There was a moment in the election campaign when Brigadier Mpazamo Yonano of the PAC - the Pan-Africanist Congress, for whom all whites are 'settlers' - debated with Duncan Du Bois of the right-wing Freedom Front on the current affairs television programme, Agenda. Yonano, described as the PAC's director of ideological training and culture, wore fatigues and a camouflage cap; Du Bois a suit.
Immediately, the debate was about history and land. Who came to this country first? Who owns the land of South Africa? Who should own it in the new South Africa?
The host, a dapper man called John Bishop, forever tried to turn the conversation away from the past and the land - as if there were other things these two men could talk about. He failed.
At a polling booth near Zeerust on Thursday, big red-faced men and big women in print dresses - the people who own this land, who have built the act of settling into their mythologies - were taking their place in the queues behind poor black farm workers. 'I was used to the old system,' says one white man. 'I got used to it.'
In the same queue, past the sign that says 'No weapons beyond this point' is a black woman in her nineties, carried by two friends, all voting for the first time.
Richard Morakgosi is 65. He earns R165 ( pounds 32) a month as a farmworker (plus housing and some food). He was brought here, 15 miles or so, by his employer in a pick-up truck, leaving the farm for the first time since Christmas. He says: 'I'm looking forward to this.' Later, he shows me his home, which has no electricity, but is more solid than that of some of his co-workers. Thirteen Alsatians guard his employer's home a few feet away, and every few minutes they go into frenzies of barking. You can also hear the crackle of the battery-powered emergency radio that links 100 or so white families in the area.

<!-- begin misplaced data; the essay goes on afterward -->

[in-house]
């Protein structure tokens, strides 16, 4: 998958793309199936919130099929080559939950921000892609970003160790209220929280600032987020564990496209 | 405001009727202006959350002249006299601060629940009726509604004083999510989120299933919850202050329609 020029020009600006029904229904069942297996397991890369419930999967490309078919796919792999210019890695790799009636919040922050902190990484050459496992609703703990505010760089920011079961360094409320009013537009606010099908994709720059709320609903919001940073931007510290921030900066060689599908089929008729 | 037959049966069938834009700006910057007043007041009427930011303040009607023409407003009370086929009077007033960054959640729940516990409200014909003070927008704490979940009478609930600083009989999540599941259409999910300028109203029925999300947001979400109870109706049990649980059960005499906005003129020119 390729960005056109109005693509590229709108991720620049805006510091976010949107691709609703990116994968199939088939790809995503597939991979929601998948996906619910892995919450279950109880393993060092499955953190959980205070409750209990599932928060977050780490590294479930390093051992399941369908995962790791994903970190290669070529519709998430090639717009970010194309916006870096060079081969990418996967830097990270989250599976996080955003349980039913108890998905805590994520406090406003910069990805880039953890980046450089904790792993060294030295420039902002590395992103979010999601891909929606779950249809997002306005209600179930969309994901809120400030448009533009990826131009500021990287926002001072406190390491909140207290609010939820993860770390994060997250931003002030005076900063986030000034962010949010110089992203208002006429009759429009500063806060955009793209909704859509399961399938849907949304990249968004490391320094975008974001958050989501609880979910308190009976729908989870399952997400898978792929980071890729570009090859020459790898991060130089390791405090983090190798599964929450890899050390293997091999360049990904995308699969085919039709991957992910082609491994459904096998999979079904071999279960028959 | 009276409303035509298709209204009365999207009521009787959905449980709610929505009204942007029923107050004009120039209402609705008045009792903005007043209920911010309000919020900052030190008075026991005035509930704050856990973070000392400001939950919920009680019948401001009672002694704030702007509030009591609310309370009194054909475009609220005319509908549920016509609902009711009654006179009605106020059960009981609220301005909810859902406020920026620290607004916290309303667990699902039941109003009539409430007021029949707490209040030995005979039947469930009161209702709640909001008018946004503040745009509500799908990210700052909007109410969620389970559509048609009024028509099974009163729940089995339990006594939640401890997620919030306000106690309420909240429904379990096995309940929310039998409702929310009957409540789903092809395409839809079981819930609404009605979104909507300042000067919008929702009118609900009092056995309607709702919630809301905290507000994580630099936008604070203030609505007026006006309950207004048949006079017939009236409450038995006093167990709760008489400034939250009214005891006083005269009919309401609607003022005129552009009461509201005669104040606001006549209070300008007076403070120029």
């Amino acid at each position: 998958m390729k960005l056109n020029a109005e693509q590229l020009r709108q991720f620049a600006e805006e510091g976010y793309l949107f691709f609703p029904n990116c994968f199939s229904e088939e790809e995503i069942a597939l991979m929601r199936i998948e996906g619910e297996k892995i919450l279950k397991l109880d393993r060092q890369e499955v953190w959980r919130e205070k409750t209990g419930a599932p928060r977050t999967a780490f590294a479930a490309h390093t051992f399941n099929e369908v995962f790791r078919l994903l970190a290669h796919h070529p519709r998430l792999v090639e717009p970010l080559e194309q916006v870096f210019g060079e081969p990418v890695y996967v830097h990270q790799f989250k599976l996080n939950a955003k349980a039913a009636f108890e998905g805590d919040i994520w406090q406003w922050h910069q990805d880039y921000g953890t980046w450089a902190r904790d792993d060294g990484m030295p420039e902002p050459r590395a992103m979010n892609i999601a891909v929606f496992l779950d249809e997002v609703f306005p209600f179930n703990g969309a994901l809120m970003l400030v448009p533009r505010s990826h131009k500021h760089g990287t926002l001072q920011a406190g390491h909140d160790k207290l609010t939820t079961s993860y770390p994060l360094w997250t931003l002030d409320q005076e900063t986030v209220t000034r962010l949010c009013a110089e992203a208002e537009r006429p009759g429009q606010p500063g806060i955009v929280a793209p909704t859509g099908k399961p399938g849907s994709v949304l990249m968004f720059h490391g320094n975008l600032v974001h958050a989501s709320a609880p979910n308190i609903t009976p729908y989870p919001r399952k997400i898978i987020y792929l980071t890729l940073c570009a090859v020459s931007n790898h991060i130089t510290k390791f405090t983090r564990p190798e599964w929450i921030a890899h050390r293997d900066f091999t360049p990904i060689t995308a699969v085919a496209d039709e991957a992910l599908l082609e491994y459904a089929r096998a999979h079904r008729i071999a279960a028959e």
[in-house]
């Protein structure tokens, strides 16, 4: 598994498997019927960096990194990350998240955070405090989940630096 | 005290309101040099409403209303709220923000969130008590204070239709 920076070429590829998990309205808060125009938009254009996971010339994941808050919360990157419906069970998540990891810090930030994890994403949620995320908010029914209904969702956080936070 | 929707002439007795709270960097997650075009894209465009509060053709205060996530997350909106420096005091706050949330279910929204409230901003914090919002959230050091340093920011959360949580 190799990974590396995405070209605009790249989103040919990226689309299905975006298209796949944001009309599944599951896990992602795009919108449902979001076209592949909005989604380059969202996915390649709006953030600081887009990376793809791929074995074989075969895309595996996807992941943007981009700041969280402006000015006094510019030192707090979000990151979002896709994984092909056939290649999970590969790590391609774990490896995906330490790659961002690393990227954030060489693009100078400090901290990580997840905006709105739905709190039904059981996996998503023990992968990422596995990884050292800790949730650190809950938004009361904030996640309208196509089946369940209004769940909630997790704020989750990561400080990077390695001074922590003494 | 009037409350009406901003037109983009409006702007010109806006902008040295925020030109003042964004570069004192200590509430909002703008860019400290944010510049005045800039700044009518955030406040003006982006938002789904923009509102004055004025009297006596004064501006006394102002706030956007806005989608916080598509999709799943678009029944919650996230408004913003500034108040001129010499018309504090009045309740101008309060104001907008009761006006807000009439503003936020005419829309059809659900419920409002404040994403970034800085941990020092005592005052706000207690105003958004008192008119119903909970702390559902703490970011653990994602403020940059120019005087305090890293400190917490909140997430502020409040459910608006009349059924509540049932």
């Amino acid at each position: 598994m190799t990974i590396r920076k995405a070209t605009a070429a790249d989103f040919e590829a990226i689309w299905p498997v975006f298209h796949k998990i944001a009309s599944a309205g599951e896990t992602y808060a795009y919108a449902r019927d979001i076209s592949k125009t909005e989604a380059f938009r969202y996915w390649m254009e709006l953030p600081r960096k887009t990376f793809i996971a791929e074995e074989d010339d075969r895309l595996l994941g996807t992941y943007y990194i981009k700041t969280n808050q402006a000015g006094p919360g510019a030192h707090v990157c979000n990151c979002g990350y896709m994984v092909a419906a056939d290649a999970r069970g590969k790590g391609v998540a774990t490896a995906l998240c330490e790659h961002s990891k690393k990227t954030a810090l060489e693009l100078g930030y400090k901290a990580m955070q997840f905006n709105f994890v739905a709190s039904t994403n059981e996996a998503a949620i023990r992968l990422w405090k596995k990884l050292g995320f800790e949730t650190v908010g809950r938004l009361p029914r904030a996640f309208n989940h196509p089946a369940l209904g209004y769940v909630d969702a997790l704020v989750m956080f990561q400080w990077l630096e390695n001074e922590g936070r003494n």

Down the road, at the museum of apartheid, Mr Breytenbach sits in the heat. He has voted today - for the Freedom Front - and has therefore sold out, in the eyes of his Afrikaner Resistance Movement (AWB) neighbours. 'They say I'm part of the ANC now, all that sort of crap . . .' They have 'half-organised' a boycott of his bar, he says. In one of the puzzles of South African politics, this man is too left-wing for the town of Zeerust. (At about the time we are talking, AWB members near Rustenburg, an hour or so away, are attacking the black American journalist, Michael Allen, of the New York Daily News. The AWB men said they did not want 'slaves' near them.)
Mr Breytenbach defends his apartheid mementoes on the wall. 'They're just collector's items,' he says, laughing. 'That's history, that's not provocation.' Then he explains how 'blacks have got a different way of doing things. They don't care about time, punctuality'. He explains why black people tend not to stay in his hotel, or drink in it. 'White people preferred to drink here - it's more a voluntary thing. People prefer their own kind. That gave the impression that we kicked out the blacks . . .'
How does he feel today? 'It's an experience to know that after, some say, 350 years - it's 100 years at least - we're not the government any more. You do feel something. Magteloosheid - a powerless, helpless sort of feeling. You can do nothing about it. And the most tragic part is to see your flag being lowered. We fought two independence wars, and now I'm thinking about these people, these ancestors of mine - and what for did they die?'
Thursday afternoon, and people are still queueing and voting, and the old flag is down everywhere but Lichtenburg. Mr Breytenbach tells a story about a British guest staying at the hotel, taking him to task over a point of Boer War history.
But at the the punch-line, he gets stuck on the Afrikaans word nederlaag. He pulls a pained face, but the English won't come. He laughs. Time passes. His black employees move quietly through the lobby. Then he stands up and pulls down a dictionary, and finds the word: 'Defeat.'